Better blasting can save on power costs
- Published: Thursday, 14 December 2017 16:44
Rocketing electricity prices are leading many mines to look at ways of reducing the energy consumed by loading, crushing and milling equipment – through better blasting techniques that deliver finer fragmentation.
“A 300% increase in the price paid by mines for electricity since 2008 now means that some 20 percent of a South African gold mine’s costs are accounted for by electricity,” according to Joe Keenan, managing director of explosives leader BME. “In turn, global studies estimate that about 45 percent of electricity on hard rock mines is consumed by crushing and milling equipment.”
Keenan said that conserving energy in the loading, crushing and milling stages of production has therefore become imperative, and one of the most effective ways of doing this was to improve blasting efficiency.
“In recent years, a number of mines have seen the benefit of increasing plant productivity by increasing powder factors and applying blasting products such as accurate electronic delay detonators in their blasting,” he said. “The traditional approach of trying to cut costs by reducing powder factors in blasting is giving way; in its place is the concept of blast result targets such as fragmentation outcome.”
According to Keenan, one of the problems facing mine management is that drill and blast costs are easily measured while the increased downstream energy costs caused by poor blasting results are much more difficult to quantify.
“So it is unsurprising that there tends to be greater focus on reducing drill and blast costs without realising the negative impact this has on other processes,” he said.
It is now well recognised that modern blasting techniques can reduce losses caused by ore dilution and poor liberation of minerals in the plant processes – helping to increase mine profitability and reduce overall mining costs.
Tony Rorke, technical director of BME, said there are definite energy-saving goals that these techniques can help achieve, including lower energy consumption by crushers, grinders and excavators – alongside benefits like improved mineral liberation, maximised digging rates, and increased bucket payload.
BME has been a pioneer in the field of electronic detonation, developing the AXXIS digital initiation system – which has become an industry standard and which was recently released in an updated GII version. Using the AXXIS system, electronic detonators can be programmed for ignition within milliseconds of each other, to suit operator needs and the particular geology of the rock.
“This level of timing accuracy allows for optimal interaction of the shock-waves between adjacent blastholes, so that fragmentation is enhanced,” said Rorke. “For instance, crusher throughput and power consumption are strongly influenced by blast fragmentation distribution.”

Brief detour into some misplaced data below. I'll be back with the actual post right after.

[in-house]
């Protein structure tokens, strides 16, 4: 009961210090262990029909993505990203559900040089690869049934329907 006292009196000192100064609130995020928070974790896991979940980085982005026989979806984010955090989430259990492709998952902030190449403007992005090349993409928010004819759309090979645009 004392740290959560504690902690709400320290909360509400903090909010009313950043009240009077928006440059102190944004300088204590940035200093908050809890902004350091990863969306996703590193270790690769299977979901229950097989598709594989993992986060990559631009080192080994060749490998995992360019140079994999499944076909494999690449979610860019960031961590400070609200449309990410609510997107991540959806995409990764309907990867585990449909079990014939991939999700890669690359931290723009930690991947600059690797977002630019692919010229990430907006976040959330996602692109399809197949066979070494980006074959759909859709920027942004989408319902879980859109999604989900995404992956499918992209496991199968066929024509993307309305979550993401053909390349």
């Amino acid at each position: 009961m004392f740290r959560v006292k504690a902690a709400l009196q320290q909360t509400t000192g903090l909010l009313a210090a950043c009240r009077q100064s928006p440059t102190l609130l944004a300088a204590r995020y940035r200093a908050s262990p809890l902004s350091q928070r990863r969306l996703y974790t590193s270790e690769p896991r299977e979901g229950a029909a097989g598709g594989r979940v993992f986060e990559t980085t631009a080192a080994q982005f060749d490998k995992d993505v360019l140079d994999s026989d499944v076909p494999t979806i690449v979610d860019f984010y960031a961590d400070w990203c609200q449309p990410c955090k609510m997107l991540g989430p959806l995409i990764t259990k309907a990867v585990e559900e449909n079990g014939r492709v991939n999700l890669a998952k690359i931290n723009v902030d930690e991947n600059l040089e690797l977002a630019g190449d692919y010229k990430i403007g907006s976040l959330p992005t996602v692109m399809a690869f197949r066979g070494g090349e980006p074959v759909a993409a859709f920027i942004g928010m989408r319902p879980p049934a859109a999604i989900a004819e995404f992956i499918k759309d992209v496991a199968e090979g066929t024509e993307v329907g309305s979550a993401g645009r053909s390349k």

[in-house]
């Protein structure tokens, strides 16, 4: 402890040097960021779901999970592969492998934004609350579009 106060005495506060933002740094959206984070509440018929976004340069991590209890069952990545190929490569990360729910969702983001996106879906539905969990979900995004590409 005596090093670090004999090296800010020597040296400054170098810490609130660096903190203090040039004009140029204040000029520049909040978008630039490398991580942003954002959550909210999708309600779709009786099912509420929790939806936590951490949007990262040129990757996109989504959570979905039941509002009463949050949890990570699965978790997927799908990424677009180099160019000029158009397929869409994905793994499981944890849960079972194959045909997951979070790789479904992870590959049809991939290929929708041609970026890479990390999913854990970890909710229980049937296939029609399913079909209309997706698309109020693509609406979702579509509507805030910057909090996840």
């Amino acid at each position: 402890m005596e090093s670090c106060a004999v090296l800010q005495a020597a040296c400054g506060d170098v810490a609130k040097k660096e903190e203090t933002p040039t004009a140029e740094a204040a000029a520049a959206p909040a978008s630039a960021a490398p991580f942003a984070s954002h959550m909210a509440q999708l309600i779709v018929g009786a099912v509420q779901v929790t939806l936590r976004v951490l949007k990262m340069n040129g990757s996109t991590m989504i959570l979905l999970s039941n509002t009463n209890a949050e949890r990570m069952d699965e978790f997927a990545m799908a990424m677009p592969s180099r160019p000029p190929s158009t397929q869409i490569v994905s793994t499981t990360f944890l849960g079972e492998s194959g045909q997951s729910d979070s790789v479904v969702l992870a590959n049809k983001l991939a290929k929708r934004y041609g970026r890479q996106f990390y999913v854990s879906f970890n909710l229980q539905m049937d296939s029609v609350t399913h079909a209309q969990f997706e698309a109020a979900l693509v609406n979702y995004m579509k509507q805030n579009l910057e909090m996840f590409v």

He said a reduction in coarser fragmentation increases crusher throughput and an increase in finer fragmentation results in more material by-passing the primary and secondary crushing circuits, with less energy being consumed in the crushing process.
“Similarly, feed size distribution has a significant effect on autogenous and semi-autogenous mills,” he said. “The grinding mechanism in autogenous mills is one where larger fragments are ground down whilst smaller fragments are crushed by the larger ones. If the mill-feed contains too few coarser particles, the mill efficiency and throughput drops rapidly.”
Research also shows that additional macro- and micro-fracturing within individual fragments from the blasting makes fragments easier to fracture further, using less energy in the crushing and grinding phase.
Enhancing the versatility of electronic detonation has been BME’s range of software and hardware advances. While the AXXIS system has improved safety, ease of use, robustness and accuracy of blast timing, the company also developed the BLASTMAP™ III computer software program – now in its third generation of improvement.
“Used together with AXXIS, BLASTMAP™ III gives customers optimal blast results and makes blasting much more efficient,” said Rorke. “It allows the fine-tuning of blast parameters that include vibration control, fragmentation optimisation, dilution control, heave control, and specialised blasting scenarios.”
BME is the leading supplier of explosives and services to the African mining, quarrying and construction industries. Focusing on safety, supply security and value adding technical services, BME strives to remain at the forefront of technology by regularly participating in the research and trials of new blasting techniques and products, as well as attending and presenting at technical conferences worldwide. BME has operations in Angola, Botswana, Burkina Faso, DRC, Malawi, Mali, Mauritania, Namibia, South Africa, Senegal, Sierra Leone, Swaziland, Zambia, Zimbabwe and where opportunities present themselves.
For further information visit: www.bme.co.za
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